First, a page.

Dir: Lee Isaac Chung
Who is this film about?
A Korean-American family (played by Steven Yeun, Han Ye-ri, Alan Kim and Noel Kate Cho) who move states to start a new life.
Where have the family moved?
They’ve come to rural Arkansas, from California, to pursue the father’s ‘American dream’, of owning his own piece of land and starting a small farm to grow Korean vegetables to supply the needs of other Korean immigrants. Though much of the dialogue is in Korean, as to be expected when they’re talking to each other at home, it’s an American-produced film from A24 and Brad Pitt’s Plan B, the same production team behind such notable films as ‘12 Years a Slave‘, ‘The Big Short‘ and ‘Moonlight’. This caused some dispute when the Golden Globes classed it as ‘foreign’ and eligible for just that one category. Thankfully that’s not been the case elsewhere, as the film is widely nominated at the Academy Awards in lots of categories and not the one that was previously called ‘Best Foreign Language Film’.
When do things change even more for the family?
When maternal grandmother (Youn Yuh-Jung) arrives from Korea she shakes things up a bit. Constantly told by her grandson that she’s not a typical grandma, certainly not by his definition, she redefines his expectations, even as his parents struggle with the pressures of their jobs. In this one character, deftly portrayed by Youg Yuh-jung, many of the themes of family, expectations, and pursuing dreams are conveyed. Though she’s unconventional, she’s also endearingly determined to make the most of the time she can spend with her family, wanting to add to the life they’re building, and form a close bond with her grandchildren.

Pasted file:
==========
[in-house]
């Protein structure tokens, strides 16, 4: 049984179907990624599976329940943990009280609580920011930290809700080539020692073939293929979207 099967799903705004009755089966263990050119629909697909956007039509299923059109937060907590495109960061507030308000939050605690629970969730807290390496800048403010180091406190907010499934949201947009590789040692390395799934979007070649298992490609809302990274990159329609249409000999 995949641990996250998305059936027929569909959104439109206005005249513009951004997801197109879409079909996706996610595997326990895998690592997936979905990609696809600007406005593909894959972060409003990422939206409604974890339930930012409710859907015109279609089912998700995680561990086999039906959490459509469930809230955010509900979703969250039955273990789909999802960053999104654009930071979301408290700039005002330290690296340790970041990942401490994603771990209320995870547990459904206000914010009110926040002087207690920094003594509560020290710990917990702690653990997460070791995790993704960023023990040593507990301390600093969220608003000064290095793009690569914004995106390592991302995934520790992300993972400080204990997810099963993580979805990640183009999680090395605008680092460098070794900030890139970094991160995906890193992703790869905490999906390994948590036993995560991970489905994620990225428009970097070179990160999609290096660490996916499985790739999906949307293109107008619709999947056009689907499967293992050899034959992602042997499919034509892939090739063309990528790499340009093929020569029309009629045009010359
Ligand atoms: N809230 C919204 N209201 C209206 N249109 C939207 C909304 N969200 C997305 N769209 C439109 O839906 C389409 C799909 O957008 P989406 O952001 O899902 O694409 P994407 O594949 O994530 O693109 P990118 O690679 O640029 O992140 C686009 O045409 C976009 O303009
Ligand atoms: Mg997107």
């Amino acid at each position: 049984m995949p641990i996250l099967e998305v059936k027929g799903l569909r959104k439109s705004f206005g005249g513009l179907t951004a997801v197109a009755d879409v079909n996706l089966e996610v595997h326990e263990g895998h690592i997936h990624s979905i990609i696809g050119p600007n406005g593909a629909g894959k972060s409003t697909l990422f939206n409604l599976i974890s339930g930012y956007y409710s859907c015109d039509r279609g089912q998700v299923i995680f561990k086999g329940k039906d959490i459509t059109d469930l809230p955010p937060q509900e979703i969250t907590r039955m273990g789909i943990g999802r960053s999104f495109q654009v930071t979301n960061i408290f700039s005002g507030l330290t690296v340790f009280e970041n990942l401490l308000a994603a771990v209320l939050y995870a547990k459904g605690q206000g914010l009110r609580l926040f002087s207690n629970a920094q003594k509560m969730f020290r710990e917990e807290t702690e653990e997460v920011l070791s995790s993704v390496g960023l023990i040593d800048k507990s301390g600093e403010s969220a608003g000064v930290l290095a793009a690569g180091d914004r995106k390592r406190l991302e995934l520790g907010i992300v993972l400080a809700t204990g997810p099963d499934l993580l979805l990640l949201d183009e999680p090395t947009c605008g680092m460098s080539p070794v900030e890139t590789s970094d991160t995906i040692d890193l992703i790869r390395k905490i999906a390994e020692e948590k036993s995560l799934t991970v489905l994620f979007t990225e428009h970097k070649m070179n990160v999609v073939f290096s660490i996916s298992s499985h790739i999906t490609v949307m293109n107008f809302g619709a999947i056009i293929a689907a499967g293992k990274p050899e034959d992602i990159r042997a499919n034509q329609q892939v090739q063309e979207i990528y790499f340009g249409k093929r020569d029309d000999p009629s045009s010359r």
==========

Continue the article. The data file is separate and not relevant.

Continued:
What is minari?
It’s a vegetable that the grandmother wants to grow, unlike the other things that her son-in-law is growing along with his farmhand (played very memorably by Will Patton who grew up on a farm) this is her personal project, one she bonds with her young grandson over. These scenes between the fantastic Youn Yuh-jung and young actor Alan Kim are brilliant, they bring their characters to life so memorably and watching their relationship develop is the emotional centre that makes the film so effective. These two steal the focus of the film, I’d almost argue that the little boy David is the lead as we see a lot from his perspective, and Youn Yuh-jung gives one of the most memorable performances I’ve seen this year.
Why is this so wonderful?
I found myself totally invested in this family and their lives, they’re all beautifully portrayed. Also, almost surprisingly, though there’s a bit of what we’ll call insensitivity, unlike many other nominees this year they’re not facing racial issues, it really is about their pursuit of this new life. The community, though not perfect, does seem to be happy to welcome them. The conflict is internal, coming from how their own plans, hopes, responsibilities, and even cultural expectations, put pressure on them, threatening their health and happiness, making them assess what’s important and how it’ll either pull the family apart or bring them together.
You’ve convinced me! How can I watch this?
I’m glad I have, you won’t be disappointed if you go get this on VOD, that seems to be where it’s available right now as it’s so new and not included in streaming services yet. One of the most enjoyable films of the Awards contenders, though there are moments of frustration and disappointment, overall I thought this film was a delight to watch, as I enjoyed spending some time with this beautful family.
Nominated for 6 Academy Awards this weekend, including Director, Original Screenplay, Score, Lead Actor and Supporting Actress, which Youn Yuh-jung will win, as well as the big one, Best Picture. I have the strangest feeling that the preferential balloting in that category may go in this film’s favour. While Nomadland is being touted as the frontrunner for the ‘Best Picture’ Oscar on Sunday, this could have an outside chance at winning by being so enjoyable in many ways. If Academy voters assume that Nomadland is going to win, maybe some will allocate their points in such a way as to give this more of a chance than they realise.